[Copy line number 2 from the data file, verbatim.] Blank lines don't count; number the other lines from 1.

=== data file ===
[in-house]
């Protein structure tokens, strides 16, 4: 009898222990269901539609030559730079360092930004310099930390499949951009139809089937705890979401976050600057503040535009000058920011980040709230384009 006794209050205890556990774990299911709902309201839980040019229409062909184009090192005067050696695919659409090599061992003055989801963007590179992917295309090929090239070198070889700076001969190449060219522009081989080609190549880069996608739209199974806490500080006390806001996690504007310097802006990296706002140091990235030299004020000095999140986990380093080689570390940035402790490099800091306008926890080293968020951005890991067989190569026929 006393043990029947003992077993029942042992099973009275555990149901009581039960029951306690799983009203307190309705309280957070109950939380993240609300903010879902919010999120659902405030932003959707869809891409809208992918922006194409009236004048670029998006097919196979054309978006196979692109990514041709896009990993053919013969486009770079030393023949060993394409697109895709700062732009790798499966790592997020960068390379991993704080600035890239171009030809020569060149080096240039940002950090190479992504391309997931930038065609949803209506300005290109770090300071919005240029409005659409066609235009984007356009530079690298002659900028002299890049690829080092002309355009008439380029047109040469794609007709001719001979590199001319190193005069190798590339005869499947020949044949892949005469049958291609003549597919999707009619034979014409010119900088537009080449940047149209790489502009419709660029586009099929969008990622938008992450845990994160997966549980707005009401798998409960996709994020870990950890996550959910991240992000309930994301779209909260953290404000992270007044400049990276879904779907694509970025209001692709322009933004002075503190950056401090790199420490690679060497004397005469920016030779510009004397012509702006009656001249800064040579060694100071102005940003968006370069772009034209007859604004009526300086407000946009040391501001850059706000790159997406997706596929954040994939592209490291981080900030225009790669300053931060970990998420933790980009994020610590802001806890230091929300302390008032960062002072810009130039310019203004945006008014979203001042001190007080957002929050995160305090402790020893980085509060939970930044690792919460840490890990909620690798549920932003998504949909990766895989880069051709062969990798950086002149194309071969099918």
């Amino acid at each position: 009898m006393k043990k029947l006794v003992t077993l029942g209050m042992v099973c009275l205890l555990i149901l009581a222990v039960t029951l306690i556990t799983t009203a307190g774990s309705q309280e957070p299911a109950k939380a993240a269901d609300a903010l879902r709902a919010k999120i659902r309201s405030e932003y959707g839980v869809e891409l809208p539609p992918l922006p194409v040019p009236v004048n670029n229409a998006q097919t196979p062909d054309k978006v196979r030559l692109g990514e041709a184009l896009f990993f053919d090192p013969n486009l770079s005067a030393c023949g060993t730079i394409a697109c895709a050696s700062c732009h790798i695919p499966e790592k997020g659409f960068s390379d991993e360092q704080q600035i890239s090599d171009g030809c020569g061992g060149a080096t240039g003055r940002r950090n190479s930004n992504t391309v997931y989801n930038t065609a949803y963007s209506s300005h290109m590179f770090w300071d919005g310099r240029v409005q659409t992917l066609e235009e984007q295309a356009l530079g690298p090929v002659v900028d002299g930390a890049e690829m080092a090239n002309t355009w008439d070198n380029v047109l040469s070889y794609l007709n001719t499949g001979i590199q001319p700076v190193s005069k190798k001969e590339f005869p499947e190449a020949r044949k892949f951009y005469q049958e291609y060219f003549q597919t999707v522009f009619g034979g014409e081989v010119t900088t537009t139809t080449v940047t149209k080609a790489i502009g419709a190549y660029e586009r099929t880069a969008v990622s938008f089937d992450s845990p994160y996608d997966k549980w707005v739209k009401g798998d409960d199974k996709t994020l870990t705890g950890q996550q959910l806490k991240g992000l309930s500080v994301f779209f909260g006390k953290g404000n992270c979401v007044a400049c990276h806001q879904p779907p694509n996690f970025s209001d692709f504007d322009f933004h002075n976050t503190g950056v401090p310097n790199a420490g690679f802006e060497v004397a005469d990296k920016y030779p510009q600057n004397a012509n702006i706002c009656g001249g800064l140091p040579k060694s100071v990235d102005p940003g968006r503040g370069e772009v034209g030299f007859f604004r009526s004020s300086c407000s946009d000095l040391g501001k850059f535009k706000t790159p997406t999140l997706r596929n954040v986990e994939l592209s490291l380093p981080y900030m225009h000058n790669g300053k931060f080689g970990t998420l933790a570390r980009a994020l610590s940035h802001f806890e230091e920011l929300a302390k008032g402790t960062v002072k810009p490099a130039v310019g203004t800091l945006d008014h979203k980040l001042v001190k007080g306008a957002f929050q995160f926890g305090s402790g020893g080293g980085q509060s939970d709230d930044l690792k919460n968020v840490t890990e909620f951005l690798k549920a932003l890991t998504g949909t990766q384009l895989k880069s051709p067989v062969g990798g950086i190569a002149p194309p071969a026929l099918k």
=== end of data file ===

């Protein structure tokens, strides 16, 4: 009898222990269901539609030559730079360092930004310099930390499949951009139809089937705890979401976050600057503040535009000058920011980040709230384009 006794209050205890556990774990299911709902309201839980040019229409062909184009090192005067050696695919659409090599061992003055989801963007590179992917295309090929090239070198070889700076001969190449060219522009081989080609190549880069996608739209199974806490500080006390806001996690504007310097802006990296706002140091990235030299004020000095999140986990380093080689570390940035402790490099800091306008926890080293968020951005890991067989190569026929 006393043990029947003992077993029942042992099973009275555990149901009581039960029951306690799983009203307190309705309280957070109950939380993240609300903010879902919010999120659902405030932003959707869809891409809208992918922006194409009236004048670029998006097919196979054309978006196979692109990514041709896009990993053919013969486009770079030393023949060993394409697109895709700062732009790798499966790592997020960068390379991993704080600035890239171009030809020569060149080096240039940002950090190479992504391309997931930038065609949803209506300005290109770090300071919005240029409005659409066609235009984007356009530079690298002659900028002299890049690829080092002309355009008439380029047109040469794609007709001719001979590199001319190193005069190798590339005869499947020949044949892949005469049958291609003549597919999707009619034979014409010119900088537009080449940047149209790489502009419709660029586009099929969008990622938008992450845990994160997966549980707005009401798998409960996709994020870990950890996550959910991240992000309930994301779209909260953290404000992270007044400049990276879904779907694509970025209001692709322009933004002075503190950056401090790199420490690679060497004397005469920016030779510009004397012509702006009656001249800064040579060694100071102005940003968006370069772009034209007859604004009526300086407000946009040391501001850059706000790159997406997706596929954040994939592209490291981080900030225009790669300053931060970990998420933790980009994020610590802001806890230091929300302390008032960062002072810009130039310019203004945006008014979203001042001190007080957002929050995160305090402790020893980085509060939970930044690792919460840490890990909620690798549920932003998504949909990766895989880069051709062969990798950086002149194309071969099918």